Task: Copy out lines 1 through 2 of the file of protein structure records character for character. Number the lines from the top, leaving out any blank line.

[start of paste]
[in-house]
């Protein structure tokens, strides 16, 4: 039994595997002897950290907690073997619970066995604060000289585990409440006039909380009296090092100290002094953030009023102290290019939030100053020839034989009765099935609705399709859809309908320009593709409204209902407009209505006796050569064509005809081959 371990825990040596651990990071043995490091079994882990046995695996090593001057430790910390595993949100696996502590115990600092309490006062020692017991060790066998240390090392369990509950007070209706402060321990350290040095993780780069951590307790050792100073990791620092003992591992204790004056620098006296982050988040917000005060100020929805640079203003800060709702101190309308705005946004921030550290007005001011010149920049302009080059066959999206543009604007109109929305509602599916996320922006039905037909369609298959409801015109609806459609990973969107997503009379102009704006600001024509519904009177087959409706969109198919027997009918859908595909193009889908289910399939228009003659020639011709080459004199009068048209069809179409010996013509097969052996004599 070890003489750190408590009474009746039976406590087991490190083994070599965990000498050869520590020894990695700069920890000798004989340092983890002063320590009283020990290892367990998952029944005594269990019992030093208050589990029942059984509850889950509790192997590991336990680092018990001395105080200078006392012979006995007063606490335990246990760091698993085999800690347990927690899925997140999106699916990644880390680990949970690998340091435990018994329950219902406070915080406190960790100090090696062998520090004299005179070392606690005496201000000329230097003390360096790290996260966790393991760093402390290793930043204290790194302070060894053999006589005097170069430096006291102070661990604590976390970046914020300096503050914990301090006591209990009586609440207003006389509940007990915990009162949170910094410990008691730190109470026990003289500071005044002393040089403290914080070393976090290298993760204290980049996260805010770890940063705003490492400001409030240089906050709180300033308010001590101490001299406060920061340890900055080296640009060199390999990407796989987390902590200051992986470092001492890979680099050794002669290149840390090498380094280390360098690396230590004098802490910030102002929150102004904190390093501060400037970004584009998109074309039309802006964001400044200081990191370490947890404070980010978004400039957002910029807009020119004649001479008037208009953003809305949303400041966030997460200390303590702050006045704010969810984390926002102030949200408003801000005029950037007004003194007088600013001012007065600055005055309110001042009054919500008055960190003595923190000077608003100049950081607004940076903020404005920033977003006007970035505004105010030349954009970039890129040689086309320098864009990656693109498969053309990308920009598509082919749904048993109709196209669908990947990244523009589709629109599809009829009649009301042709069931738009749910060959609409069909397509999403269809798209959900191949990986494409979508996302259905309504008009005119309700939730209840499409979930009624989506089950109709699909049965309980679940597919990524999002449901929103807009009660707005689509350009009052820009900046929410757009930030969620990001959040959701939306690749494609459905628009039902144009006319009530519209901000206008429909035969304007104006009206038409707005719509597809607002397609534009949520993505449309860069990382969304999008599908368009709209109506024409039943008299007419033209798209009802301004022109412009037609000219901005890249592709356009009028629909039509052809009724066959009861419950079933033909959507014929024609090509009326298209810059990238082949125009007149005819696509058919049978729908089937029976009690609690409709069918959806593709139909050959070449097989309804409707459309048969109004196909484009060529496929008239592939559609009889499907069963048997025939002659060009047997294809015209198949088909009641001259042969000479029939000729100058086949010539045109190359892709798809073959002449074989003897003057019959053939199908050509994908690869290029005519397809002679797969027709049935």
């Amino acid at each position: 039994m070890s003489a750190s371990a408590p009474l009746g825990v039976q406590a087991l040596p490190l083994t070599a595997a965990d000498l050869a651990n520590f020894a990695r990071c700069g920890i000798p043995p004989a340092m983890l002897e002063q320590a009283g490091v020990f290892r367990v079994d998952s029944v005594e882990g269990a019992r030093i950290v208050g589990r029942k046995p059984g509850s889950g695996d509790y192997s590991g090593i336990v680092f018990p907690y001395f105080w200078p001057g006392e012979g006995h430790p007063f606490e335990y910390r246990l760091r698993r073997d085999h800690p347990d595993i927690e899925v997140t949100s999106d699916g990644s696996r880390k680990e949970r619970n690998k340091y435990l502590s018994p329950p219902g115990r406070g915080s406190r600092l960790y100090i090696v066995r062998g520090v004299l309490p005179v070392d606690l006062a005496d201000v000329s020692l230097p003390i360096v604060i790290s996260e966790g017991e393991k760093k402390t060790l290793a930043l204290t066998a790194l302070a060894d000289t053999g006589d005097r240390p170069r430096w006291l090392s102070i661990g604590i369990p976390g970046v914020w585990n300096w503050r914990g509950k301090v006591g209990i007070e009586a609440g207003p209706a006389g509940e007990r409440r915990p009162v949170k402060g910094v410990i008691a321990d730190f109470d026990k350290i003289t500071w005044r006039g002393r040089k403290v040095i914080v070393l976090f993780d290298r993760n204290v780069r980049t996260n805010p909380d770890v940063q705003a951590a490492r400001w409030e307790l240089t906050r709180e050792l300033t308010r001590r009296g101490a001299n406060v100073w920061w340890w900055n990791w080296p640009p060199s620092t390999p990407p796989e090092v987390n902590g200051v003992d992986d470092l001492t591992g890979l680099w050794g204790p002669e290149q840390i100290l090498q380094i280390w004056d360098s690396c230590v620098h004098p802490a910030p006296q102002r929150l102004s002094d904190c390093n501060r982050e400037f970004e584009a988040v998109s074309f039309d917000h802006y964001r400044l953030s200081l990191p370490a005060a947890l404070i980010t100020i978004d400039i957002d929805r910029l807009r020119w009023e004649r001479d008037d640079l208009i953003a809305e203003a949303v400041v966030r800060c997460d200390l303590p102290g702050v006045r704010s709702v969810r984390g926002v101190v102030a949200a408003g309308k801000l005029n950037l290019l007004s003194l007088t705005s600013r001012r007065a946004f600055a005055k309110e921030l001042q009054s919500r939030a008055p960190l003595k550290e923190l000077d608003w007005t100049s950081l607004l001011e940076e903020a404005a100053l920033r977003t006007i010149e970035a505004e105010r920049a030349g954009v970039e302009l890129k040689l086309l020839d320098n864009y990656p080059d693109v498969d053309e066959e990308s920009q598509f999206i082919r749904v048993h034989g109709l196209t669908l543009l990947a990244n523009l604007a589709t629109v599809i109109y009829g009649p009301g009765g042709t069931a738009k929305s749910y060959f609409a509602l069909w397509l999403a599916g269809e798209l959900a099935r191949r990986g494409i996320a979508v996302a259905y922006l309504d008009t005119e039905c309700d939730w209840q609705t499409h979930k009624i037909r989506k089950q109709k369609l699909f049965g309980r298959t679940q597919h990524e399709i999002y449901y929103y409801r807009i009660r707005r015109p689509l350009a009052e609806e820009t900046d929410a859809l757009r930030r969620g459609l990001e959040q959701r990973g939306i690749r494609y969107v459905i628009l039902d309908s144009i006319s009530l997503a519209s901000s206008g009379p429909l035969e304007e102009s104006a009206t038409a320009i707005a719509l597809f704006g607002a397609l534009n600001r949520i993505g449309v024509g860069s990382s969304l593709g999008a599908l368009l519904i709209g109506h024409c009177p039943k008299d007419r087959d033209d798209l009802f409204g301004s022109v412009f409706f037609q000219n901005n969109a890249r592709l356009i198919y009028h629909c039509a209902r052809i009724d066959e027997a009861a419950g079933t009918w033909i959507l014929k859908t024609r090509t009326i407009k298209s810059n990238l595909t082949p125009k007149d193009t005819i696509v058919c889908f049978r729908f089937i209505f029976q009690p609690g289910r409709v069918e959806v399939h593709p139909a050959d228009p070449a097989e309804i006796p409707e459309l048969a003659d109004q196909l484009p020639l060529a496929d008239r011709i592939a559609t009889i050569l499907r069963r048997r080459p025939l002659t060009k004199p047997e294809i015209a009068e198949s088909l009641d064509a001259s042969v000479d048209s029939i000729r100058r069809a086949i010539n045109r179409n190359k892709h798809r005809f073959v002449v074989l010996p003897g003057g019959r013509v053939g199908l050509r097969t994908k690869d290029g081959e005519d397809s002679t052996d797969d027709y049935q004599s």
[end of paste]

[in-house]
């Protein structure tokens, strides 16, 4: 039994595997002897950290907690073997619970066995604060000289585990409440006039909380009296090092100290002094953030009023102290290019939030100053020839034989009765099935609705399709859809309908320009593709409204209902407009209505006796050569064509005809081959 371990825990040596651990990071043995490091079994882990046995695996090593001057430790910390595993949100696996502590115990600092309490006062020692017991060790066998240390090392369990509950007070209706402060321990350290040095993780780069951590307790050792100073990791620092003992591992204790004056620098006296982050988040917000005060100020929805640079203003800060709702101190309308705005946004921030550290007005001011010149920049302009080059066959999206543009604007109109929305509602599916996320922006039905037909369609298959409801015109609806459609990973969107997503009379102009704006600001024509519904009177087959409706969109198919027997009918859908595909193009889908289910399939228009003659020639011709080459004199009068048209069809179409010996013509097969052996004599 070890003489750190408590009474009746039976406590087991490190083994070599965990000498050869520590020894990695700069920890000798004989340092983890002063320590009283020990290892367990998952029944005594269990019992030093208050589990029942059984509850889950509790192997590991336990680092018990001395105080200078006392012979006995007063606490335990246990760091698993085999800690347990927690899925997140999106699916990644880390680990949970690998340091435990018994329950219902406070915080406190960790100090090696062998520090004299005179070392606690005496201000000329230097003390360096790290996260966790393991760093402390290793930043204290790194302070060894053999006589005097170069430096006291102070661990604590976390970046914020300096503050914990301090006591209990009586609440207003006389509940007990915990009162949170910094410990008691730190109470026990003289500071005044002393040089403290914080070393976090290298993760204290980049996260805010770890940063705003490492400001409030240089906050709180300033308010001590101490001299406060920061340890900055080296640009060199390999990407796989987390902590200051992986470092001492890979680099050794002669290149840390090498380094280390360098690396230590004098802490910030102002929150102004904190390093501060400037970004584009998109074309039309802006964001400044200081990191370490947890404070980010978004400039957002910029807009020119004649001479008037208009953003809305949303400041966030997460200390303590702050006045704010969810984390926002102030949200408003801000005029950037007004003194007088600013001012007065600055005055309110001042009054919500008055960190003595923190000077608003100049950081607004940076903020404005920033977003006007970035505004105010030349954009970039890129040689086309320098864009990656693109498969053309990308920009598509082919749904048993109709196209669908990947990244523009589709629109599809009829009649009301042709069931738009749910060959609409069909397509999403269809798209959900191949990986494409979508996302259905309504008009005119309700939730209840499409979930009624989506089950109709699909049965309980679940597919990524999002449901929103807009009660707005689509350009009052820009900046929410757009930030969620990001959040959701939306690749494609459905628009039902144009006319009530519209901000206008429909035969304007104006009206038409707005719509597809607002397609534009949520993505449309860069990382969304999008599908368009709209109506024409039943008299007419033209798209009802301004022109412009037609000219901005890249592709356009009028629909039509052809009724066959009861419950079933033909959507014929024609090509009326298209810059990238082949125009007149005819696509058919049978729908089937029976009690609690409709069918959806593709139909050959070449097989309804409707459309048969109004196909484009060529496929008239592939559609009889499907069963048997025939002659060009047997294809015209198949088909009641001259042969000479029939000729100058086949010539045109190359892709798809073959002449074989003897003057019959053939199908050509994908690869290029005519397809002679797969027709049935």